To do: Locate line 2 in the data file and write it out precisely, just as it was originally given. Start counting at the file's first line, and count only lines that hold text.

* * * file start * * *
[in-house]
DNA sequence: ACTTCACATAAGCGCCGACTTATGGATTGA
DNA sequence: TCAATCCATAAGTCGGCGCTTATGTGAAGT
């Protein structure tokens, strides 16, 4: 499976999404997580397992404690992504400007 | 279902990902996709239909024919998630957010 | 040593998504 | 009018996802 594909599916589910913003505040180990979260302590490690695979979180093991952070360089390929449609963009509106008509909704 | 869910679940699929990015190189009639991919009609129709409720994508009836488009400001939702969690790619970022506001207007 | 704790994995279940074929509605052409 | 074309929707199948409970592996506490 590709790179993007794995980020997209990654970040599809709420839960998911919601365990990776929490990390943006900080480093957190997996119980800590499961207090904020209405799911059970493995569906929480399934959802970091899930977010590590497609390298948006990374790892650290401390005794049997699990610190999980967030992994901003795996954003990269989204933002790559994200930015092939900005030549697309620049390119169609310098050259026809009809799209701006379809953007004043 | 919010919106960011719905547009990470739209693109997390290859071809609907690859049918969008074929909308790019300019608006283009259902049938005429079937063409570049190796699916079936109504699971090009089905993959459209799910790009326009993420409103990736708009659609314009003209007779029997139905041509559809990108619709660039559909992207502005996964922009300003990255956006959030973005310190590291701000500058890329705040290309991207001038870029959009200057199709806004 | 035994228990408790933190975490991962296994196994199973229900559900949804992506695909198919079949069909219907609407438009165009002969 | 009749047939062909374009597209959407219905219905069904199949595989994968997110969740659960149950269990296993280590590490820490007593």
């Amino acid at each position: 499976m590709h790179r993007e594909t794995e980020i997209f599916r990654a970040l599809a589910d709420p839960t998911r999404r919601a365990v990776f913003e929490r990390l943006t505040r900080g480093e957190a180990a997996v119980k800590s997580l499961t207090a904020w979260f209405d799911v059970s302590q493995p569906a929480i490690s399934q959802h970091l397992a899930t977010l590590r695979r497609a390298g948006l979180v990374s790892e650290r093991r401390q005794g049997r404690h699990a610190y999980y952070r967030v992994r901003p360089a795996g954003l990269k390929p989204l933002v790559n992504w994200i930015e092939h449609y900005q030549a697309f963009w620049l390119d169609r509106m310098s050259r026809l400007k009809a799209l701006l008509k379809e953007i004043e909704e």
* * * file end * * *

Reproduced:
DNA sequence: ACTTCACATAAGCGCCGACTTATGGATTGA